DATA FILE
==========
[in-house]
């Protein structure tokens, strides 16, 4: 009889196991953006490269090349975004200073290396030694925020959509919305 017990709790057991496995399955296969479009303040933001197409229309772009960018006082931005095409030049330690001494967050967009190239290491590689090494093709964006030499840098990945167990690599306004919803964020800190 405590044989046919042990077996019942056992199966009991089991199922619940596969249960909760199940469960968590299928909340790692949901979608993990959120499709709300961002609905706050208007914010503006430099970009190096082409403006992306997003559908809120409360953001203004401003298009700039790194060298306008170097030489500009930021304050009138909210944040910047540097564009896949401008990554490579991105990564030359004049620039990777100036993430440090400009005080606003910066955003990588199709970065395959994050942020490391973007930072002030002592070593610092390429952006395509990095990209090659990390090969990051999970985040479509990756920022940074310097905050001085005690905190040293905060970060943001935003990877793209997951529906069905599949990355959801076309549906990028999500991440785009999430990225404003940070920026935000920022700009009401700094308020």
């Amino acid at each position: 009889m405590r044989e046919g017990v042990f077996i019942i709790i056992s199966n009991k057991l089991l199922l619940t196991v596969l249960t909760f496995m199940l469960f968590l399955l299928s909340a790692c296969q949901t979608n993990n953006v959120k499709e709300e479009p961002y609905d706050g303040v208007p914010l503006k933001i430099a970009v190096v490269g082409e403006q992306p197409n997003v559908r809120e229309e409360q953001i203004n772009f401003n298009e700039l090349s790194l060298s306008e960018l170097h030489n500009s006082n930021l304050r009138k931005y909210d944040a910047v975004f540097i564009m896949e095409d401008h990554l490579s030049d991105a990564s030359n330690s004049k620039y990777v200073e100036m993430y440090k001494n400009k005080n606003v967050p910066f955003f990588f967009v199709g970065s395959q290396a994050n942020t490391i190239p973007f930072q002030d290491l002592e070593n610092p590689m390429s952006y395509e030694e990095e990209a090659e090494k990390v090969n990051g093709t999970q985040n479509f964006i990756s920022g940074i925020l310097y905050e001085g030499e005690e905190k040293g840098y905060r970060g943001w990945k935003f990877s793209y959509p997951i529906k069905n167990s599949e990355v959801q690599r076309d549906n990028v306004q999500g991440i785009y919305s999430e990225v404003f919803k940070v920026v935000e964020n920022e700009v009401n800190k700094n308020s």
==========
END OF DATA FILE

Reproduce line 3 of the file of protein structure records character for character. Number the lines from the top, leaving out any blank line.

């Amino acid at each position: 009889m405590r044989e046919g017990v042990f077996i019942i709790i056992s199966n009991k057991l089991l199922l619940t196991v596969l249960t909760f496995m199940l469960f968590l399955l299928s909340a790692c296969q949901t979608n993990n953006v959120k499709e709300e479009p961002y609905d706050g303040v208007p914010l503006k933001i430099a970009v190096v490269g082409e403006q992306p197409n997003v559908r809120e229309e409360q953001i203004n772009f401003n298009e700039l090349s790194l060298s306008e960018l170097h030489n500009s006082n930021l304050r009138k931005y909210d944040a910047v975004f540097i564009m896949e095409d401008h990554l490579s030049d991105a990564s030359n330690s004049k620039y990777v200073e100036m993430y440090k001494n400009k005080n606003v967050p910066f955003f990588f967009v199709g970065s395959q290396a994050n942020t490391i190239p973007f930072q002030d290491l002592e070593n610092p590689m390429s952006y395509e030694e990095e990209a090659e090494k990390v090969n990051g093709t999970q985040n479509f964006i990756s920022g940074i925020l310097y905050e001085g030499e005690e905190k040293g840098y905060r970060g943001w990945k935003f990877s793209y959509p997951i529906k069905n167990s599949e990355v959801q690599r076309d549906n990028v306004q999500g991440i785009y919305s999430e990225v404003f919803k940070v920026v935000e964020n920022e700009v009401n800190k700094n308020s």